In Booth v. Hoskins, supra, 75 Cal. 271, the court stated: "Common honesty requires a debtor to pay his just debts if he is able to do so, and the courts, when called upon, always enforce such payments if they can. The fact that a debt is barred by the statute of limitations in no way releases the debtor from his moral obligation to pay it. Moreover, one of the maxims which courts of equity should always act upon is ... that he who seeks equity must do equity."
This rule applies with equal force in the case where the mortgagor's transferee took title before the statute of limitations period had expired (Faxon v. All Persons, supra, 166 Cal. 707, (dictum)), or where there is a "privity of relation" between the mortgagor and the transferee. (Fontana Land Co. v. Laughlin (1926) 199 Cal. 625, 639 [250 P. 669, 48 A.L.R. 1308].)
An action to quiet title involving equitable issues is governed by equitable principles. (Gavina v. Smith (1944) 25 Cal. 2d 501, 505 [154 P.2d 681].) At some point a transferee of property is so removed from the original debtor that there is no good reason to disallow the remote taker from quieting title. In Faxon v. All Persons, supra, 166 Cal. 707, plaintiff acquired property encumbered by a mortgage barred by the statute of limitations. Although the court held that the plaintiff in Faxon was a [126 Cal. App. 3d 391] bona fide purchaser, the court did not hold that this was a condition precedent to her bringing a quiet title suit. The Faxon court stated: "In the present case, however, the plaintiff acquired the land by purchase for a consideration after the lapse of the time within which an action to foreclose the mortgage could have been brought--after, indeed, it had been decided in this court that there was no right of foreclosure. The plaintiff was not personally liable for the debt, and was under no moral obligation to discharge it. When she bought the land, the records showed that the lien of the mortgage had become extinguished. (Civ. Code, sec. 2911.) It is difficult to see, therefore, how the land itself, so bought, was bound, legally or equitably, by the debt. There seems to be no good reason for refusing to quiet the title of an owner in the situation of the plaintiff here. To apply the rule contended for by appellant to such a case would be equivalent to holding that the owner of the property could never have his title quieted against an unpaid mortgage not satisfied of record, however long the lapse of time since the maturity of the debt, and however numerous the transfers since the expiration of the right to foreclose. To so hold would result in perpetuating clouds upon titles, where no substantial equity demands that the merchantability of real property be thus hampered. [¶] None of the decisions in this state, or elsewhere, so far as we are advised, has denied relief to a plaintiff seeking to quiet his title against an outlawed mortgage by which neither he, nor his land, was equitably bound." (Id, at pp. 721-722.)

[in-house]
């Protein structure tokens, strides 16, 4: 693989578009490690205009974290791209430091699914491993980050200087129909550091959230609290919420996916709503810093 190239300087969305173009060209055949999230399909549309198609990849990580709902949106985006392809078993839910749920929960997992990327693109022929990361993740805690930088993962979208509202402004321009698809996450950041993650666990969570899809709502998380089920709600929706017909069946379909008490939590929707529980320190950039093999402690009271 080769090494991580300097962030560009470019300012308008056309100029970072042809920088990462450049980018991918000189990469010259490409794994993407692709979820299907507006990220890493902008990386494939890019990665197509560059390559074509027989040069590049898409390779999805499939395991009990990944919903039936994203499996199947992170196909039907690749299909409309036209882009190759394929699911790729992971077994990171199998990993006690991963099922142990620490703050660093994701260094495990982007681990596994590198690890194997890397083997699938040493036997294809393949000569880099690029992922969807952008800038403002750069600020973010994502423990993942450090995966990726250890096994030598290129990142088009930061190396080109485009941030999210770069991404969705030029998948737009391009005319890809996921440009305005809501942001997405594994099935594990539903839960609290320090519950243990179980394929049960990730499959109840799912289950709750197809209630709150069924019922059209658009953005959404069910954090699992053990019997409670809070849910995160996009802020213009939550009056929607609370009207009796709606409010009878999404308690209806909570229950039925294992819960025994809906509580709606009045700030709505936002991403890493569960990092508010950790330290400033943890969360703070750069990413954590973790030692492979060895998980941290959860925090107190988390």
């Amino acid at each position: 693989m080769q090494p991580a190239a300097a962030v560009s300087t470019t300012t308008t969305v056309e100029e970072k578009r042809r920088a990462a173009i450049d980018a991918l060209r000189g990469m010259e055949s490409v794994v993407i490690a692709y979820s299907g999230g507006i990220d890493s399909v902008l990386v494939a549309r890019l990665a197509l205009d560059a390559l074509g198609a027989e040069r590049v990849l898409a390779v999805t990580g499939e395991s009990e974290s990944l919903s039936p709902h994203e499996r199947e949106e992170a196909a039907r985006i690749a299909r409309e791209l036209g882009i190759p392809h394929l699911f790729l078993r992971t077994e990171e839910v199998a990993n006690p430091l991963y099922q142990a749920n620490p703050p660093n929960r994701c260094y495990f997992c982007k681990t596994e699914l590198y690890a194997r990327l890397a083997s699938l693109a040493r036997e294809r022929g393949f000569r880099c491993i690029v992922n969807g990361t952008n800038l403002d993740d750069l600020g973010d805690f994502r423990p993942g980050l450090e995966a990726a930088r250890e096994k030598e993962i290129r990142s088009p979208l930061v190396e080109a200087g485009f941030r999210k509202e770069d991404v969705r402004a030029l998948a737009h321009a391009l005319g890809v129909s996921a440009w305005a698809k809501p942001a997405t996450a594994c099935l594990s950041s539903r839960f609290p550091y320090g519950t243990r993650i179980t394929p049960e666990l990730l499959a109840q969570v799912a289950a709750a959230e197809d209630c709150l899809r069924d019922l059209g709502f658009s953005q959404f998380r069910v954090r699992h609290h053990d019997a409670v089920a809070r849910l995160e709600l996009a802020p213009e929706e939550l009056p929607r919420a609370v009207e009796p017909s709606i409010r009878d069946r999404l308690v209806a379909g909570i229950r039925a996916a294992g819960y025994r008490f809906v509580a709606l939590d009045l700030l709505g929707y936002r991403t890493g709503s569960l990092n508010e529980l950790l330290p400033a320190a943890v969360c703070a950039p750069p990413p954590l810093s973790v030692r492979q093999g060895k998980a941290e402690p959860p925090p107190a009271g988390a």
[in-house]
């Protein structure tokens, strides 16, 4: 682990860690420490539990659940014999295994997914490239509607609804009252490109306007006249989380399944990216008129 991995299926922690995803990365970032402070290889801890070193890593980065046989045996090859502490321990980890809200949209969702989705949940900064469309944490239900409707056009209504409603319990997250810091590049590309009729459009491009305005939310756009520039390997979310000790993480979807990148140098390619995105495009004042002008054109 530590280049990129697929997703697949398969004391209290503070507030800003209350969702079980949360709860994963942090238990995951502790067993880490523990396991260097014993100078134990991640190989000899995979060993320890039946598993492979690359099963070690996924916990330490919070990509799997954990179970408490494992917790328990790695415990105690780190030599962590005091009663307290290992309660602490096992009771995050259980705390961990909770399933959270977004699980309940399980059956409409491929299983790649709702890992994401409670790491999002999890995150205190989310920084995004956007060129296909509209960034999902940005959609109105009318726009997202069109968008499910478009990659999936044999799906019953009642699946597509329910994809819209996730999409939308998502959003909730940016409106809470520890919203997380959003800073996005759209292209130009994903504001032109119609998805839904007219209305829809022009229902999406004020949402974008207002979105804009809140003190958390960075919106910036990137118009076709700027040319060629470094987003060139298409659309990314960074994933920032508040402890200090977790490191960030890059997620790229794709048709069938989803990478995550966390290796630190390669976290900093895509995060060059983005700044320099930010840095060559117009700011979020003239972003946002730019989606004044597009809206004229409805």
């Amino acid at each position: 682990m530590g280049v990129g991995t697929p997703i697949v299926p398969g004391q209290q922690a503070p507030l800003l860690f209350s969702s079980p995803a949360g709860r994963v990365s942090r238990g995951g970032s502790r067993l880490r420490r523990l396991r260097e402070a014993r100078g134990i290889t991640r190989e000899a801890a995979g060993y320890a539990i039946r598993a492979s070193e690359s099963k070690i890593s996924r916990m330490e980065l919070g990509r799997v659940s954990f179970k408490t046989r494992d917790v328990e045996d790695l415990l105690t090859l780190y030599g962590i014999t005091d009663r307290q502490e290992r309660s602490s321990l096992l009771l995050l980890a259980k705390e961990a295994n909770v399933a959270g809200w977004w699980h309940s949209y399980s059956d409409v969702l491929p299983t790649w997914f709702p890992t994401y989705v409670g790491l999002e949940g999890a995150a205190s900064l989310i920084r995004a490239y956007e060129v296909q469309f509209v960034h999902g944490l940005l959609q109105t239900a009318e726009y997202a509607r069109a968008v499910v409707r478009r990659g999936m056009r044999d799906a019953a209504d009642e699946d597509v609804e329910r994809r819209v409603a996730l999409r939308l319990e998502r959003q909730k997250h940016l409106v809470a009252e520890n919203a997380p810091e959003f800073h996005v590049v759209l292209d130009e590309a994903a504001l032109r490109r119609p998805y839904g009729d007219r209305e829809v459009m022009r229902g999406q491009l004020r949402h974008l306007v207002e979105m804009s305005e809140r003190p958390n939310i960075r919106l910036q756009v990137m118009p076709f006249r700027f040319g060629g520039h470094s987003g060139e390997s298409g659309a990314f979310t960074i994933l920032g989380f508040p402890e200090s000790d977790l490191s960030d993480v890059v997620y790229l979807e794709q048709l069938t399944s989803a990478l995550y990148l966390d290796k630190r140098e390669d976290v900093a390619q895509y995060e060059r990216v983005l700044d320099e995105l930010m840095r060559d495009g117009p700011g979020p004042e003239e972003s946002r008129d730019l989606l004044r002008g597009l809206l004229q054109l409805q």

Similarly, inFontana Land Co. v. Laughlin, supra, 199 Cal. 625, the Supreme Court stated that "[t]he rule in this state is that where a privity of relation exists the mortgagor cannot quiet title without paying his debt. But this rule cannot be applied to one who acquired the mortgaged land by purchase for a consideration after the lapse of time within which an action to foreclose the mortgage could have been brought and at a time when the records, as in this case, showed the mortgage had become extinguished." (Id at p. 639.) As in Faxon, the Fontana Land Co. court determined that the owner of the property was a bona fide purchaser, but did not state that this was required. It did state, however, that the fact that the plaintiff purchased the property at an estate sale "absolutely severed all privity" between the plaintiff and the mortgagor.
Although the cases cited do not provide any hard and fast rule as to when an owner of property encumbered by outlawed mortgages can bring an action to quiet title, they give us strong guidance in our decision. In the present case, nearly 36 years had passed between the time [126 Cal. App. 3d 392] the prior owner negotiated the second of the two mortgages and the time plaintiff purchased the property. Plaintiff had relied on a legal opinion that the mortgages were barred by the statute of limitations. That the mortgages were so barred was abundantly clear from a reading of Civil Code section 2911 and Code of Civil Procedure section 337. Furthermore, plaintiff acquired the property by a sale for consideration, and there is no suggestion that plaintiff intended to be held personally liable for the mortgages. As in Faxon v. All Persons, supra, 166 Cal. 707, "the plaintiff was not personally liable for the debt, and was under no moral obligation to discharge it."
If, as the trial court held, only a "bona fide purchaser for value" could maintain a suit to quiet title, the outlawed mortgages could forever remain a cloud on the title to the property. According to the trial court, only a transferee without notice of the barred mortgages could be a "bona fide purchaser." In a state where nearly every conveyance of real property is preceded by a title search, it is unlikely there would ever be a "bona fide purchaser" as the trial court defined that term.
The law disfavors perpetuating clouds on titles and we find no authority which requires this plaintiff to be personally liable for the outlawed debts. We find the rationale of Faxon v. All Persons, supra, andFontana Land Co. v. Laughlin, supra, 199 Cal. 625, to be persuasive.